Wage and Hour Division (WHD)
Archived News Release — Caution: Information may be out of date.
Date: Jan. 14, 2013
Contact: Michael D'Aquino
U.S. Department of Labor
Wage and Hour Division
Release Number: 12-2340-ATL (05)
US Department of Labor initiative results in nearly $365,000 in back wages and penalties for violations affecting hundreds of workers in Florida’s agricultural industry
Wage and Hour Division continues outreach and education efforts to increase compliance
TAMPA, Fla. -- An ongoing enforcement initiative conducted by the U.S. Department of Labor’s Wage and Hour Division that focused on the agricultural industry in central Florida has uncovered widespread violations of the Fair Labor Standards Act, the Migrant and Seasonal Agricultural Worker Protection Act and the field sanitation standards of the Occupational Safety and Health Act.
Under this initiative, the division’s Tampa District Office conducted 144 investigations of agricultural industry employers in 2012, recovering more than $135,000 in back wages for 926 workers and assessing approximately $228,000 in civil money penalties. The division also conducted more than 40 outreach sessions, providing valuable education and compliance assistance to hundreds of employers, employees and stakeholders regarding the requirements of the law.
“Our investigations have uncovered egregious labor violations in Florida’s agricultural industry—violations that cause many vulnerable workers to suffer substandard wages, unsafe housing and transportation, and harsh working conditions,” said James Schmidt, director of the Wage and Hour Division’s Tampa District office, which is coordinating the initiative. “The Wage and Hour Division will continue its enforcement effort in this industry and is focused on ensuring compliance among agricultural employers, farm labor contractors and housing providers associated with the upcoming citrus, strawberry and melon harvests.”
The Wage and Hour Division is particularly concerned about the severity of noncompliance found at operations involving hand-harvested crops. Investigations conducted during the harvest of last year’s citrus crops revealed that many workers were required to perform intense physical labor, such as handpicking fruits and cleaning trees, for long periods of time without being compensated, in accordance with federal law.
Common violations found included paying workers piece-rate wages below the federal hourly minimum wage; failing to pay for all hours worked; failing to disclose employment terms and conditions, and inform workers of their rights; failing to maintain legally required employment and payroll records; and failing to meet federal health and safety standards for employer-furnished transportation and housing facilities, as required under the MSPA and the Occupational Safety and Health Act.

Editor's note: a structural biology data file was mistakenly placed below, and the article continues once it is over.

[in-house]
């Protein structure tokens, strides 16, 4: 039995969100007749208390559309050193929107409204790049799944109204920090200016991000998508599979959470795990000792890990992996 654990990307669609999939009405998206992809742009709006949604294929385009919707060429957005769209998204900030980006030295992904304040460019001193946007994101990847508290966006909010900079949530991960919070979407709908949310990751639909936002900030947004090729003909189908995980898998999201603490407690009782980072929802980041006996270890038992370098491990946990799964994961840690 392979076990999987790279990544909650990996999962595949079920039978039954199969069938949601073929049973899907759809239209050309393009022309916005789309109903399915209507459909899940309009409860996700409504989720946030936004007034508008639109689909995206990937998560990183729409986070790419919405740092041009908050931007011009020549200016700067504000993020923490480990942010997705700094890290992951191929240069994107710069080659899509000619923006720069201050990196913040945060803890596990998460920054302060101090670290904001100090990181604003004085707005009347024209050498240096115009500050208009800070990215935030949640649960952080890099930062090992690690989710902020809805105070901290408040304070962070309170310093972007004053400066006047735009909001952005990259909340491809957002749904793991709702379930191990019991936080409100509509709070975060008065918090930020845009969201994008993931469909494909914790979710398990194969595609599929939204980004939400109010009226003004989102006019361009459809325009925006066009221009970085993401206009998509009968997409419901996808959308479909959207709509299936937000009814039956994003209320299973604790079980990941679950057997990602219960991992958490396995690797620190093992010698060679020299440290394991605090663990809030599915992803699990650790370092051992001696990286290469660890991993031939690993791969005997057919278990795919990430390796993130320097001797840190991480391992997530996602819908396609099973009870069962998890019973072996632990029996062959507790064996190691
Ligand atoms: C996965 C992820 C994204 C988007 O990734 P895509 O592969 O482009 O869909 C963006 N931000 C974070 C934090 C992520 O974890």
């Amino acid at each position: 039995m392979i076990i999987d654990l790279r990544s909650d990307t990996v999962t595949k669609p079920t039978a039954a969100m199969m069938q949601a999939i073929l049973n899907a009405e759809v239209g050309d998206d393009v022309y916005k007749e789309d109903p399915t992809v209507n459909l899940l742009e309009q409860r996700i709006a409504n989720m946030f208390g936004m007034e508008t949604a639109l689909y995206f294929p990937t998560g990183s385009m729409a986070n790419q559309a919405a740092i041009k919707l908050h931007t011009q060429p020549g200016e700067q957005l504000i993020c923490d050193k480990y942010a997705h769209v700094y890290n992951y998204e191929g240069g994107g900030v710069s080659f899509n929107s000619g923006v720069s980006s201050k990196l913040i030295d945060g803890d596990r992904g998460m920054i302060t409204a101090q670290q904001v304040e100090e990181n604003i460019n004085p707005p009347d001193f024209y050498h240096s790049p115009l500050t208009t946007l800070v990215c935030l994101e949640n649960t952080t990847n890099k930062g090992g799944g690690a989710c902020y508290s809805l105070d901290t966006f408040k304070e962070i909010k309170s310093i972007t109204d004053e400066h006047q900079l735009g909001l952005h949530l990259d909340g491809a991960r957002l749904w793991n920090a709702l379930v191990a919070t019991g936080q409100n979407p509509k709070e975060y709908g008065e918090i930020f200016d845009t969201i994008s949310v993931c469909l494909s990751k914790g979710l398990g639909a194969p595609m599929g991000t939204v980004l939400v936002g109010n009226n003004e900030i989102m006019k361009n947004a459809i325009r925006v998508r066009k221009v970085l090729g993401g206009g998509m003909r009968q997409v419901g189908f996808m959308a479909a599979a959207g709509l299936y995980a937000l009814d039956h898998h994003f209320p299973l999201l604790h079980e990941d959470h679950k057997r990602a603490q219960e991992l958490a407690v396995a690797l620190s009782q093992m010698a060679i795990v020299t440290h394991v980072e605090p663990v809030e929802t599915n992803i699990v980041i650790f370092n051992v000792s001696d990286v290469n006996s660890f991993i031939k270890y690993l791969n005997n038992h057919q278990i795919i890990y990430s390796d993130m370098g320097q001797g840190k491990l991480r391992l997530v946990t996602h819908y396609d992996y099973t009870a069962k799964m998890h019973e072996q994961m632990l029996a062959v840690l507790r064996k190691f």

Teams of investigators will continue to visit fields and packing houses throughout central Florida to assess compliance among facility owners, growers, farm labor contractors and other business entities providing services to these agricultural operations. Thorough inspections of migrant housing units, vehicles, employment practices and pay records are being conducted to ensure compliance with all applicable child and agricultural labor standards.
When violations are found, the division will pursue corrective action, including litigation, liquidated damages and civil money penalties, to recover workers’ wages and ensure accountability under the law. In addition, the division is conducting outreach to inform agricultural workers of their rights under federal labor laws. It is collaborating with community groups, state agencies, employer and industry organizations, and local officials to provide industrywide compliance assistance with all applicable agricultural labor standards, child labor restrictions, H-2A regulatory requirements and joint employer responsibilities.
Accessible and searchable information on enforcement activities by the Department of Labor is available at http://ogesdw.dol.gov/search.
Most employees engaged in agriculture are covered by federal law because they produce goods for interstate commerce. Most agricultural employers, agricultural associations and farm labor contractors are subject to the MSPA, which protects migrant and seasonal agricultural workers by establishing employment standards related to wages, housing, transportation, disclosures and record keeping. The MSPA also requires farm labor contractors to register with the Labor Department. A fact sheet on the MSPA is available at http://www.dol.gov/whd/regs/compliance/whdfs49.pdf.
The FLSA sets standards for the minimum wage, overtime payments and limitations on child labor. The field sanitation provisions of the OSH Act require covered employers to provide toilets, potable drinking water, hand-washing facilities and information regarding good hygiene practices.
The Wage and Hour Division’s Tampa office can be reached at 813-288-1242. Information about all of the federal labor laws enforced by the division is available in English and Spanish by calling its toll-free helpline at 866-4US-WAGE (487-9243) or by visiting its Web site at http://www.dol.gov/whd.
U.S. Department of Labor releases are accessible on the Internet at www.dol.gov. The information in this news release will be made available in alternate format (large print, Braille, audio tape or disc) from the COAST office upon request. Please specify which news release when placing your request at (202) 693-7828 or TTY (202) 693-7755. The Labor Department is committed to providing America’s employers and employees with easy access to understandable information on how to comply with its laws and regulations. For more information, please visit www.dol.gov/compliance.